Opera House CopenhagenWalking in Copenhagen will afford you glimpses of all the city’s major attractions. Some of the most pleasant walks are along the harbor, Amaliehaven (Queen’s garden), Strøget and others. Nyhavn is a canal which runs from the Copenhagen Harbour to Kongens Nytorv (Central Square), with plenty of sidewalk cafes. If you’re yearning for more green space, head to the Botanical Garden and Museum in the center of town. Now in its fourth incarnation (the first was created in the 1600s), the garden features 23,462 plants, with 10 greenhouses and quiet walking paths.

Take what locals fondly call a “two-nation vacation” and visit both Denmark and Sweden—no passport necessary. A side trip to Malmo, Sweden is worth the bus ride over the Öresund Bridge, even if just to eat lunch and walk (or people-watch) along the canal steps. The bridge is magnificent and it takes only 35 minutes to get from Malmö city center to the center of Copenhagen by train, and 22 minutes to get to Copenhagen Airport.


Mmmm, beerCopenhagen has its share of cocktail bars, beer bars, and eateries, and its cuisine goes beyond the Nordic to include Indian, Mediterranean, Turkish, French, and Italian.

If you’re hungry, start with Ad Libitum, in City Hall Square, which offers a buffet with a selection of Nordic and Mediterranean-inspired dishes. Save room for the free ice cream bar! Prices are fixed, but if your lunch is more than two hours (or dinner is more than three), you’ll have to pay by the hour.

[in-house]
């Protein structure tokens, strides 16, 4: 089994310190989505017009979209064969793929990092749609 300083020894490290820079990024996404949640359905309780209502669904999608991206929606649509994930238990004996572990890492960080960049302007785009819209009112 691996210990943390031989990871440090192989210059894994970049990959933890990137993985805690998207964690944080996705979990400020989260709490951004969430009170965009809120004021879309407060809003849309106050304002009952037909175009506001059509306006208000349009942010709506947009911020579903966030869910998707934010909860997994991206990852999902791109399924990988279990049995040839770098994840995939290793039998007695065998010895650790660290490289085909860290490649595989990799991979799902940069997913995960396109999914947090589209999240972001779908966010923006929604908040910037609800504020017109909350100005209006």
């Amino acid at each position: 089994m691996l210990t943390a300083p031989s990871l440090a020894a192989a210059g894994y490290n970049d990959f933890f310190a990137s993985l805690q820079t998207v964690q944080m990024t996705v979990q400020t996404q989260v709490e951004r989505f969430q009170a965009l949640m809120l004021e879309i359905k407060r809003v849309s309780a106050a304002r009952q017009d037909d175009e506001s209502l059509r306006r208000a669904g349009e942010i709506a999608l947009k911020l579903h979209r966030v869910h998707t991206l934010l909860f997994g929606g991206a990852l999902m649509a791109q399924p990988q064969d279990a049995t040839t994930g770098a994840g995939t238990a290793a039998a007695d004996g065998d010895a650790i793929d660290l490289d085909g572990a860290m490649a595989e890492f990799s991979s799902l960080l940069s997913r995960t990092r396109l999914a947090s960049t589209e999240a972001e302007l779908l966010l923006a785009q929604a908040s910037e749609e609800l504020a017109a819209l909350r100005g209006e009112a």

Another great deal: Poonchai, located behind Central Station, is a fresh-and-tasty Thai restaurant that offers a five percent discount if you get you food to go.

Bang & Jensen is an affordable café with a lively atmosphere. A breakfast buffet, sandwiches, pasta, nachos and more make up the menu mix. Cocktail hour begins at 7.30 p.m. when the kitchen closes to make room for the cocktail bar, with live music on Saturdays. Bang & Jensen is a great local hangout in the Vesterbo district.

An ever-evolving classic is Café Dan Turéll, which is more than a quarter of a century old. A popular local joint, it’s another nifty place that functions as a restaurant by day, but after dinner takes on a different persona as hot nightspot.


  • The CPH discount card offers free and or cut-rate admission to many attractions as well as free ground transportation around the city and is available in 24 or 72 hour increments. Costs about $37 for 24 hours, or $74 for 72 hours. Find out if Tourist Discount Cards a Good Deal.
  • Check out central Copenhagen with a free city bike (May 1 and December 15) at a City Bike Stand for a refundable $25. Web site.
  • If you’re a planner and/or have your laptop, you can plot out your itinerary each day using Denmark’s Journey Planner (Rejseplanen), which includes efficient options and alternatives for bus, trains, etc.

By Neha Shah for Visit Neha’s Web site at